The Fair-Play Alliance, a political ethics watchdog, is certain that this method of financial sponsorship is how some or many of the political parties in Slovakia have been financed. The alliance has been pointing out that some political parties’ declared contributions are much lower than the estimated value of their expenditures in election campaigns.
“This problem is shared not only by Smer and the SDKÚ but by most political parties, which either do it more skilfully or have not had any internal problems emerge so that someone from inside the party drags out these documents,” Zuzana Wienk, the Fair-Play Alliance’s director, told The Slovak Spectator.
Wienk says it is still a very serious, open question how Prime Minister Fico’s party financed its campaign in 2002 because the estimates of what it spent in that campaign are much higher than the declared expenditures and that a damaging document has now surfaced with signatures that look very authentic.
Fico cautioned media outlets on May 17 about spreading further information concerning the document or allegations made about the party’s past financing by saying that these were “lies of a political loser”.
On May 19 Slovakia’s General Prosecutor Dobroslav Trnka called on Hanzel to testify and said that the doors of his office are open for him to do so from morning to evening. Trnka also said reporters from Sme can do likewise and deposit the materials that were published in the daily. SITA wrote that Trnka said that if a criminal complaint is filed, the prosecution will deal seriously with it.
Smer insists that Hanzel is fabricating his statements and, according to a Smer news release, says the reason he is saying these things after so many years have passed is that it is now just less than a month before the voters go to the parliamentary election.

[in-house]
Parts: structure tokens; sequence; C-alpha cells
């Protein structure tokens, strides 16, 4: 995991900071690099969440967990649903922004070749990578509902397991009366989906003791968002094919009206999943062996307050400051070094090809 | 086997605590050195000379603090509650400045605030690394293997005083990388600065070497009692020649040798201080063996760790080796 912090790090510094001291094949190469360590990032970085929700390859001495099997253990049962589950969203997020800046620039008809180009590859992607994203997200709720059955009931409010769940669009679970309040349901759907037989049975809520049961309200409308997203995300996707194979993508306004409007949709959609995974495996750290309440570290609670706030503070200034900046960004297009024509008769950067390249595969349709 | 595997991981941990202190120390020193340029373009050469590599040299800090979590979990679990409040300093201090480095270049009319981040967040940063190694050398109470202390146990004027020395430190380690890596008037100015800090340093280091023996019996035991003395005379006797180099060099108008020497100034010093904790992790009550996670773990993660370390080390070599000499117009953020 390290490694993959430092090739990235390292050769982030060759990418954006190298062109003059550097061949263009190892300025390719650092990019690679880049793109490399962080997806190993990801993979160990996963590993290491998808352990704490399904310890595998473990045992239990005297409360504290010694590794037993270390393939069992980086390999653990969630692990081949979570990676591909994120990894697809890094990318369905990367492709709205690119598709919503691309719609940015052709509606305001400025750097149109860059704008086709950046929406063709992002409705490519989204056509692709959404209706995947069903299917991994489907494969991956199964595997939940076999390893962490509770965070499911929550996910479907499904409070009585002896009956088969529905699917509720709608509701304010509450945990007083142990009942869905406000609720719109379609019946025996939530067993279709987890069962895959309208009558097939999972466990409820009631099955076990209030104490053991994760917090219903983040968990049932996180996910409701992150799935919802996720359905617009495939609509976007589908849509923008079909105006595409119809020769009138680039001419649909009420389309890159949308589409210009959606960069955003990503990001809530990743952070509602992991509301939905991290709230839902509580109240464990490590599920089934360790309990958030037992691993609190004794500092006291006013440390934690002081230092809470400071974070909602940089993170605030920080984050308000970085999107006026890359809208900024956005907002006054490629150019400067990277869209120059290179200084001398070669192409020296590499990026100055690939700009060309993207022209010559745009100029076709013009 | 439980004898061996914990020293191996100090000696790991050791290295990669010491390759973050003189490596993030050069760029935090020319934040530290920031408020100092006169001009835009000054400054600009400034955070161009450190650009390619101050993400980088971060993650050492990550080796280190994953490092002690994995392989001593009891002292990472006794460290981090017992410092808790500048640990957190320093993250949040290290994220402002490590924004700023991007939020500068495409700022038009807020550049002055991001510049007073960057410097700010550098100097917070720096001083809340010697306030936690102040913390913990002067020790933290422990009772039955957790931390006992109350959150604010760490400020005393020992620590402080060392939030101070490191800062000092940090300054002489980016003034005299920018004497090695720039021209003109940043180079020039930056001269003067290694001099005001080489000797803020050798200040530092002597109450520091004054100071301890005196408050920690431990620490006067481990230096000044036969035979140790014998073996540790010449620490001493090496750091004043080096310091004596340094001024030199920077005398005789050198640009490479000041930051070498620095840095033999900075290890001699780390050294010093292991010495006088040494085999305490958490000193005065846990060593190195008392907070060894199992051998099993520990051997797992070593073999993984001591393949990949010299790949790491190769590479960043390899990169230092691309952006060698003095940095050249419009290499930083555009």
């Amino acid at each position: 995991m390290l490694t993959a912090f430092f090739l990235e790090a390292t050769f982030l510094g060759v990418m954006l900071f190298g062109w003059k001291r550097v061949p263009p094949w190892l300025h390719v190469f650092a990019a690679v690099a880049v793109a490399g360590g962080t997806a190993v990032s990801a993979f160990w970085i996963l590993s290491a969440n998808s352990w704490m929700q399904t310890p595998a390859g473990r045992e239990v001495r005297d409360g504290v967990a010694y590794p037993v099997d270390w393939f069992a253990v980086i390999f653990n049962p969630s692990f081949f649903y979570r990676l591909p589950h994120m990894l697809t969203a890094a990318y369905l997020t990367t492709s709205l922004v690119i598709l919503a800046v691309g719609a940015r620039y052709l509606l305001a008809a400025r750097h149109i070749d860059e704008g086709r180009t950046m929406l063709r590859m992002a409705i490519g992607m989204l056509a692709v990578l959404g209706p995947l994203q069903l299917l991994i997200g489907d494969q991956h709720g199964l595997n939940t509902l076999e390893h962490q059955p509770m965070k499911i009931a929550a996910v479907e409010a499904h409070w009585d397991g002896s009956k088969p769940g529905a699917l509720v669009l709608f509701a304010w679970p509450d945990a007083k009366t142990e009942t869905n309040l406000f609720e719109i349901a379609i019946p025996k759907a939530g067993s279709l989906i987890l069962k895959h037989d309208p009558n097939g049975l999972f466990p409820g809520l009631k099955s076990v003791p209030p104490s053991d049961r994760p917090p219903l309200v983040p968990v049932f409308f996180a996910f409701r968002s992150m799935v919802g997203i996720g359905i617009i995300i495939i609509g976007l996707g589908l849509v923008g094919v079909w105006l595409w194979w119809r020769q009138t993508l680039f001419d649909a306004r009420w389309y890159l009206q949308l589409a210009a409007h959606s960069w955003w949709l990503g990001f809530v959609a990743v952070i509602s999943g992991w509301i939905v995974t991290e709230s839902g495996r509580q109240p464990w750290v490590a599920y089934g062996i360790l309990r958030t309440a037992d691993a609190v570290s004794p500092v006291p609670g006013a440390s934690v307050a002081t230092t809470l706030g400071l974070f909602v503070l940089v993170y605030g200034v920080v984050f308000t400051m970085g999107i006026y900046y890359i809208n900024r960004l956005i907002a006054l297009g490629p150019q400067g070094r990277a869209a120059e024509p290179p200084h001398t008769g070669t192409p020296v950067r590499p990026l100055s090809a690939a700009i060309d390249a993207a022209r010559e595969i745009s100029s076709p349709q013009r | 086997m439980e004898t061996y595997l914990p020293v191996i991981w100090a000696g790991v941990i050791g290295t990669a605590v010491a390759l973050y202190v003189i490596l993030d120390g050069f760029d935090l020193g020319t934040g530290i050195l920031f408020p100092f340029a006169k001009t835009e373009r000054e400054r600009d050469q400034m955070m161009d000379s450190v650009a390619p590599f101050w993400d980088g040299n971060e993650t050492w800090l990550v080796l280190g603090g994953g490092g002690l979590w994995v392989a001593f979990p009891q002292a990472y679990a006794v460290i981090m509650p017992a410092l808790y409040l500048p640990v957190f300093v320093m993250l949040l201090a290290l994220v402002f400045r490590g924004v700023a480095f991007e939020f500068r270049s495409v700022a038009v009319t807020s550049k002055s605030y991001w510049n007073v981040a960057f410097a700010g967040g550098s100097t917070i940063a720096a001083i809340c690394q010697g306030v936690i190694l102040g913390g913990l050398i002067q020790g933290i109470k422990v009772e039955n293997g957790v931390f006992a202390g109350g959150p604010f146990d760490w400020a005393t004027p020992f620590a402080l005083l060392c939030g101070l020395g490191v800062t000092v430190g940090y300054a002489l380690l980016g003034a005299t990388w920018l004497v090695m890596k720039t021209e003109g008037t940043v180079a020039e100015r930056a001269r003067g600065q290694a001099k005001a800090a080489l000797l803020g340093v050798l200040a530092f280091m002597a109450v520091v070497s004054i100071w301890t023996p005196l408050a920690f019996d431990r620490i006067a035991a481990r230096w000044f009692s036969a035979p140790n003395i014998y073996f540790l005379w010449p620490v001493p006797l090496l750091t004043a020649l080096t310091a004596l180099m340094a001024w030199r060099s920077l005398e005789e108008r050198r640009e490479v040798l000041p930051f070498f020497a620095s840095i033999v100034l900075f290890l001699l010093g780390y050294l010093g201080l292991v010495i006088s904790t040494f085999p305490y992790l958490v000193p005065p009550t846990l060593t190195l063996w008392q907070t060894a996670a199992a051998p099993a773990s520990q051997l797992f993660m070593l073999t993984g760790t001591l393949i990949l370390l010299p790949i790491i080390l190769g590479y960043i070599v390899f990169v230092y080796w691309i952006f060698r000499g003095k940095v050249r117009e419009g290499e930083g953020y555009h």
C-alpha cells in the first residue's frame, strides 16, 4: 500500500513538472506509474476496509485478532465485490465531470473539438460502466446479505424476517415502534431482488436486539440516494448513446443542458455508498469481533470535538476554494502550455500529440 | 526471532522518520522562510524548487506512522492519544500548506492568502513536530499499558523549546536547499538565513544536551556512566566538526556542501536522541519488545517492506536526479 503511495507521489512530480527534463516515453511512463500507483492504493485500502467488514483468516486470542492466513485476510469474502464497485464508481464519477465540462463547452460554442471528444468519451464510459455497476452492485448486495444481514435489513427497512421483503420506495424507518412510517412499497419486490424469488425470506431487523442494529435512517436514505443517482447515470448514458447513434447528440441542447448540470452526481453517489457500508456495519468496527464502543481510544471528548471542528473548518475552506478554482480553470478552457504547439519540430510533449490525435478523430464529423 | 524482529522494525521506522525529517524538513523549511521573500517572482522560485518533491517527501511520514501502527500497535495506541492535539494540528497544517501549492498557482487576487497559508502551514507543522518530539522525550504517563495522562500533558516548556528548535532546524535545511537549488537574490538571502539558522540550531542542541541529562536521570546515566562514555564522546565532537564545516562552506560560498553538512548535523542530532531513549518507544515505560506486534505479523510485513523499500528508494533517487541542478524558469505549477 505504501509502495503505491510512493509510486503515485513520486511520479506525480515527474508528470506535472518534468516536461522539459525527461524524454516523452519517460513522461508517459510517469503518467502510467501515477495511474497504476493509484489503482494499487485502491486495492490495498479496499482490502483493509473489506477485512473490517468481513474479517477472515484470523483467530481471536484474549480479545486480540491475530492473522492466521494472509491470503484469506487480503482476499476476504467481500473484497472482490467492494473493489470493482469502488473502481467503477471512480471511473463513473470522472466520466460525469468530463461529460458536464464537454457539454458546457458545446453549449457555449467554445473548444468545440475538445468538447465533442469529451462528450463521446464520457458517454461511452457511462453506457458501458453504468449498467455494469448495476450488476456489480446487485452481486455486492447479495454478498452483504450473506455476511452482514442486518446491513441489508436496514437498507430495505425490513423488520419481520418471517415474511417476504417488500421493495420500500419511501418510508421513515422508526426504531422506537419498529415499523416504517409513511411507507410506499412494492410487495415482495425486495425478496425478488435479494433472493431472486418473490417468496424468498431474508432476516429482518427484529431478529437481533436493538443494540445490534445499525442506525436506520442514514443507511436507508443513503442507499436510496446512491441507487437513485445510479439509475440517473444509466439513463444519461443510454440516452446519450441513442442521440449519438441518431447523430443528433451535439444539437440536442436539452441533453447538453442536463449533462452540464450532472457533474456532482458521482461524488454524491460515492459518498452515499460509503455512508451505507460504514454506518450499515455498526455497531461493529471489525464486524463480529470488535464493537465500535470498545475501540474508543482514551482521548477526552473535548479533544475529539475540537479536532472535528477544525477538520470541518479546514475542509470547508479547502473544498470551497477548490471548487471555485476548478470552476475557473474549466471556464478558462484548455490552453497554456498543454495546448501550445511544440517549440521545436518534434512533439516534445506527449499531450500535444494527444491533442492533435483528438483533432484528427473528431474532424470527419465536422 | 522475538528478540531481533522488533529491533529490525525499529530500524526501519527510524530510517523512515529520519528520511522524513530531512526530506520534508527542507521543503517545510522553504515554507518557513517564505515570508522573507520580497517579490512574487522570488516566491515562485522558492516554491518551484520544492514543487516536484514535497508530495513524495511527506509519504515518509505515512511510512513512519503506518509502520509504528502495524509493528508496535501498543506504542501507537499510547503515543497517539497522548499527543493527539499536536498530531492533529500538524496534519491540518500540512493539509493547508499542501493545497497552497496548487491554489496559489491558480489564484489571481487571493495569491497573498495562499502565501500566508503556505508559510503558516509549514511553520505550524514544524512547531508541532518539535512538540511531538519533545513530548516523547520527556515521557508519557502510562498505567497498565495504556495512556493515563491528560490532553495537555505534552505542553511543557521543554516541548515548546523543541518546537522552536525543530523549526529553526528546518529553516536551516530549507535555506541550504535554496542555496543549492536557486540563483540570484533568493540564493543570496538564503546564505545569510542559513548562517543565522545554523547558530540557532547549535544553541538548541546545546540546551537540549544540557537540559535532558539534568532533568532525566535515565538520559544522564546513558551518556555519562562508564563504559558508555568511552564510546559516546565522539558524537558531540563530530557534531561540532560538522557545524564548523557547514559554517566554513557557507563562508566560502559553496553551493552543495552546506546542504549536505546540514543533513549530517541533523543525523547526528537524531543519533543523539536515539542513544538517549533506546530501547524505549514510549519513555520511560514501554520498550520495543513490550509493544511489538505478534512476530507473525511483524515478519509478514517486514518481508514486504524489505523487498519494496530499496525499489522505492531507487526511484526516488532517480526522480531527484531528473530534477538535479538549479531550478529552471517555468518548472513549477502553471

KDH lodged its criminal complaint with the general prosecutor’s office on May 20 against an unknown offender. KDH Chairman Ján Figeľ said that his party took this action based on information published by the media which implies illegal acts such as “tax evasion, indirect corruption, unjustified benefit, taking bribes and others.”
Daniel Lipšic, a former justice minister and a co-chairman of KDH said that Smer works as a limited liability company, SITA wrote.
Two deputy chairmen of Smer, Marek Maďarič and Igor Federič, together with Ján Richter, the general manager of the party, filed a complaint later on May 20 with the general prosecutor’s office against an unknown offender charging false accusations, libel and defamation.
There is one other piece of suspicious information falling on Smer. Sme reported that Smer’s Prešov regional organisation has had on its website for more than a month in its section listing “sponsors” a company named Movyrob Prešov with the date of September 18, 2009, attached to the firm’s logo. Sme wrote that Smer’s annual financial report does not list this firm’s name. The owner of the firm, Miroslav Mularčík, confirmed to the daily that “I have given but I do not intend to comment”. Smer’s regional head, Stanislav Kubánek, stated that the firm’s name and logo appeared on the website due to a mistake by the graphic designer.
Wienk commented that power always attracts people who want to corrupt it or oblige it through various gifts or mutually beneficial relations.
Wienk told The Slovak Spectator that “this is why there should be strong public opinion which forces politicians to take responsibility after political scandals break out,” adding that she thinks that such a free and critical society is only “due to media and non-governmental organisations pressing politicians towards more transparency.”
24. May 2010 at 0:00 | Beata Balogová